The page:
Heat three goes to an easing down Sada Williams of Barbados in 51.67sec (she’s run 49.75 this season). Zoey Clark of Scotland and England’s Jodie Williams grab the other two automatic qualification spots.
Athletics: Time for the women’s 400m heats and Vicki Ohuruogu – younger sister of Christine – comes through to win the opener in 51.34sec. A fine run and continues her strong season. Junelle Bromfield of Jamaica and Asimenye Simwaka of Malaysia are the other two automatic qualifiers.
“The stadium makes so much of a difference. I feel a bit rusty but I think I judged it quite well,” says Ohuruogu.
Commonwealth Games in pictures: Some great photos here from yesterday.
Hockey: A brave effort by Scotland but they end up losing 2-0 to Pool A leaders Australia. No disgrace in that. They had to win to have any chance of progressing but it wasn’t to be.
T20 cricket: Two games at Edgbaston today, starting with Australia v Pakistan at 11am. That’s followed by India v Barbados at 6pm.
The Aussies have won two out of two in Group A so far while India and Barbados have a win apiece from their first two matches. Pakistan have lost both games so can’t progress.
In Group B, England and New Zealand are already into the semis with a game to spare after winning their opening two matches.
Athletics: The action in the Alexander Stadium begins at 10.30am with the women’s 400m heats.
Eight gold medals will be dished out tonight. Here are the timings if you want to plan your evening:
7pm: men’s high jump
8pm: women’s 10,000m final
8.05pm: women’s shot put final
8.45pm: women’s discus F42-44/61-64 final
9.20pm: men’s T37/38 100m final
9.30pm: men’s 100m final
9.45pm: women’s 100m final
The official list doesn’t appear to include the heptathlon although that comes to a conclusion too. The schedule says the javelin starts at 7.18pm and the concluding 800m at 9pm. So that’s eight gold medals in my book!
Hockey: The BBC’s focus right now is on the Pool B match between Scotland and Australia. Grace Stewart’s goal for the Aussies in the second quarter separates the teams as the match goes into the final 15 minutes.
As I write this, Shanea Tonkin makes it 2-0.
Judo: Another sport I always enjoy watching in Olympics/Commonwealth Games. It was quite a day for England yesterday as Daniel Powell and Lachlan Moorhead took gold. The action continues this morning.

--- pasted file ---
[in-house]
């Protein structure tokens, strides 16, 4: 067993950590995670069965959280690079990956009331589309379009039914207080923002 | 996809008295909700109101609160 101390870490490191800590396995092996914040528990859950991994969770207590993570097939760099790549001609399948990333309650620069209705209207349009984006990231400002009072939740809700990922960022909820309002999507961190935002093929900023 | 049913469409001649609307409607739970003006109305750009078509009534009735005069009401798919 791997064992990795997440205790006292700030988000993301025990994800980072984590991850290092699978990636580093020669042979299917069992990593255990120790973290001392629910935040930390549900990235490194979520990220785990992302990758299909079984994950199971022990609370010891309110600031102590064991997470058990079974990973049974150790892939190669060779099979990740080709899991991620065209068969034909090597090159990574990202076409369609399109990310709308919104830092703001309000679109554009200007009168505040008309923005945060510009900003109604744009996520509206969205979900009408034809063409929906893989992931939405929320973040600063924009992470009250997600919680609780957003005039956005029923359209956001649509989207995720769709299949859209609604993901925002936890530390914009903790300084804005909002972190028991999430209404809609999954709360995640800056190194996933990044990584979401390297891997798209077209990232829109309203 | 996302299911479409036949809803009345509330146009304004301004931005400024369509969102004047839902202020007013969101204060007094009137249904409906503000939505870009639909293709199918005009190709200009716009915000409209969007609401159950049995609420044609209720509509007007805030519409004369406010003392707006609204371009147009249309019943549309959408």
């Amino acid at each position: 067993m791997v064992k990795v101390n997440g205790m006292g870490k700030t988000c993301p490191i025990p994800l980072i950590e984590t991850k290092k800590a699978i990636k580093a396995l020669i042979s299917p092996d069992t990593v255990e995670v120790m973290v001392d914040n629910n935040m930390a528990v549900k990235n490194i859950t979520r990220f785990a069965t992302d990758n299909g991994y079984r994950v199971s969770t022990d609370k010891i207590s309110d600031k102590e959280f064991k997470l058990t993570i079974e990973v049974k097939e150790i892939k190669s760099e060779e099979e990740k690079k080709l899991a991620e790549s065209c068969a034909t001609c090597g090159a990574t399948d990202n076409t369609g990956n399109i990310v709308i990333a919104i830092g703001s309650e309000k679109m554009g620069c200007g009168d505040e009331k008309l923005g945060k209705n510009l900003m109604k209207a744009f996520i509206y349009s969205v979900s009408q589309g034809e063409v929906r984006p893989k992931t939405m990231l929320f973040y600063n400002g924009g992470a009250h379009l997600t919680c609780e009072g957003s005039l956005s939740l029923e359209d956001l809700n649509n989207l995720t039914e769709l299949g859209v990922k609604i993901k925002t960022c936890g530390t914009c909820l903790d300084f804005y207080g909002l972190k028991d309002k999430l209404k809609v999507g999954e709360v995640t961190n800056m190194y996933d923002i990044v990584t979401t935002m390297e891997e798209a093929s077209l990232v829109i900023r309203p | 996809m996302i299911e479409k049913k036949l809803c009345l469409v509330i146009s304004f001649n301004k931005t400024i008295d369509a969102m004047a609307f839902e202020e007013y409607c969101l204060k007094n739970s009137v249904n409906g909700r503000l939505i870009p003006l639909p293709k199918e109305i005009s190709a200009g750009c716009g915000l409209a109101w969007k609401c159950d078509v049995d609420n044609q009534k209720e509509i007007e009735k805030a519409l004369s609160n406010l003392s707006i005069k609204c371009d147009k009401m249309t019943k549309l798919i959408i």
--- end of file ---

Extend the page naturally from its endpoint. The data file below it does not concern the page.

Weightlifting: Checking the schedule and there is just one gold medal to be handed out this morning. It comes in the men’s 109kg final of the weightlifting. It started at 9.30am so we’ll keep an eye on that. England’s Andy Griffiths is the home hope.
It’s been an incredible few days for England gymnast Jake Jarman. Tumaini Carayol gives you the story of his four gold medals.
Ian Reid, the chief executive officer for Birmingham 2022, says some of the stayaway stars will regret missing out on glory. Four world champions from Eugene have swerved the Games: women’s 100m gold medallist, Shelly-Ann Fraser-Pryce, 200m champion, Shericka Jackson, 400m world champion, Shaunae Miller-Uibo, and 1500m gold medallist Faith Kipyegon.
“We can’t make people come here but, if Shelly-Ann was here earlier and saw the atmosphere and the full stadium, she probably regrets it,” he said. “To have 30,000 people in Alexander Stadium for every session of athletics, the atmosphere it’s created, I can’t think of anywhere for these athletes to be.”
If you didn’t manage to watch any of the 3×3 basketball, make a point of doing so next time. Here’s Tumaini Carayol’s report on a dramatic win for England over Australia in a sport he rightly describes as “frenetic” and “hyperactive”.
Let’s catch up with some of last night’s action. Here’s Sean Ingle on that golden swim from Adam Peaty.
Welcome to day six of the Commonwealth Games in Birmingham!
After his shock defeat in the 100m breaststroke, Adam Peaty put the world back on its axis last night by doing what he does best and blitzing the field in the 50m. That helped England take its tally of gold medals to 31 although Australia still lead the way with 42.
The action comes thick and fast again today and another of the home nation’s top stars, Katarina Johnson-Thompson, continues her bid for gold in the heptathlon. She ended the first day leading by 109 points from Northern Ireland’s Kate O’Connor. The defending champion from Liverpool was only 11pts clear after the shot put but ran a 23.70sec 200m to take control. The final three disciplines take place today, starting with the Long Jump which begins at 10.50am. Also on the track today, we have the men’s 100m final at 9.30pm.
There are also nine gold medals to be dished out in the pool while the other raft of sports on offer include badminton, boxing, T20 cricket, hockey, judo and squash. Ooh, and for all you cycling fans out there, it’s the men’s cross-country at 11.30am and the women’s cross-country at 2pm. Those races take place at Channock Chase Forest if you’re near enough to pop along.
So, sit back and enjoy!